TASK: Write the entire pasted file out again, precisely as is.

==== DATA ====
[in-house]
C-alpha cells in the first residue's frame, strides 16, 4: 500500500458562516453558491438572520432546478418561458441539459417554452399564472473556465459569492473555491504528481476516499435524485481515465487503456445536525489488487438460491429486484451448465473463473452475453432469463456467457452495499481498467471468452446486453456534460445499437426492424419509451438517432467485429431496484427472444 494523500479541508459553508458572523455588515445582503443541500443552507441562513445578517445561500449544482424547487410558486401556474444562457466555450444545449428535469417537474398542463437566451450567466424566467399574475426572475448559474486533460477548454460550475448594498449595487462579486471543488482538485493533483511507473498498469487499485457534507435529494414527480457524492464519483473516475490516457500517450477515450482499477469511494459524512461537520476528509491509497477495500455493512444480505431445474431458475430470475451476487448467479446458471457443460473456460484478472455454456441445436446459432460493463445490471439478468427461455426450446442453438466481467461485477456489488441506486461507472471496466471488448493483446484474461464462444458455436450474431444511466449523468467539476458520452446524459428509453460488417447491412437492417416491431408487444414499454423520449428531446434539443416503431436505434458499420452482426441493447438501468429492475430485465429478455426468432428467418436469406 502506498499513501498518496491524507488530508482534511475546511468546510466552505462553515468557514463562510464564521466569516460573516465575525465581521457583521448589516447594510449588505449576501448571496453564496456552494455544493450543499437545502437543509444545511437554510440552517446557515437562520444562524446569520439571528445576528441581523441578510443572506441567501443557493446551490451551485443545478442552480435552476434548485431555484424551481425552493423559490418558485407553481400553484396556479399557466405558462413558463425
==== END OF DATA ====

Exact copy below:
[in-house]
C-alpha cells in the first residue's frame, strides 16, 4: 500500500458562516453558491438572520432546478418561458441539459417554452399564472473556465459569492473555491504528481476516499435524485481515465487503456445536525489488487438460491429486484451448465473463473452475453432469463456467457452495499481498467471468452446486453456534460445499437426492424419509451438517432467485429431496484427472444 494523500479541508459553508458572523455588515445582503443541500443552507441562513445578517445561500449544482424547487410558486401556474444562457466555450444545449428535469417537474398542463437566451450567466424566467399574475426572475448559474486533460477548454460550475448594498449595487462579486471543488482538485493533483511507473498498469487499485457534507435529494414527480457524492464519483473516475490516457500517450477515450482499477469511494459524512461537520476528509491509497477495500455493512444480505431445474431458475430470475451476487448467479446458471457443460473456460484478472455454456441445436446459432460493463445490471439478468427461455426450446442453438466481467461485477456489488441506486461507472471496466471488448493483446484474461464462444458455436450474431444511466449523468467539476458520452446524459428509453460488417447491412437492417416491431408487444414499454423520449428531446434539443416503431436505434458499420452482426441493447438501468429492475430485465429478455426468432428467418436469406 502506498499513501498518496491524507488530508482534511475546511468546510466552505462553515468557514463562510464564521466569516460573516465575525465581521457583521448589516447594510449588505449576501448571496453564496456552494455544493450543499437545502437543509444545511437554510440552517446557515437562520444562524446569520439571528445576528441581523441578510443572506441567501443557493446551490451551485443545478442552480435552476434548485431555484424551481425552493423559490418558485407553481400553484396556479399557466405558462413558463425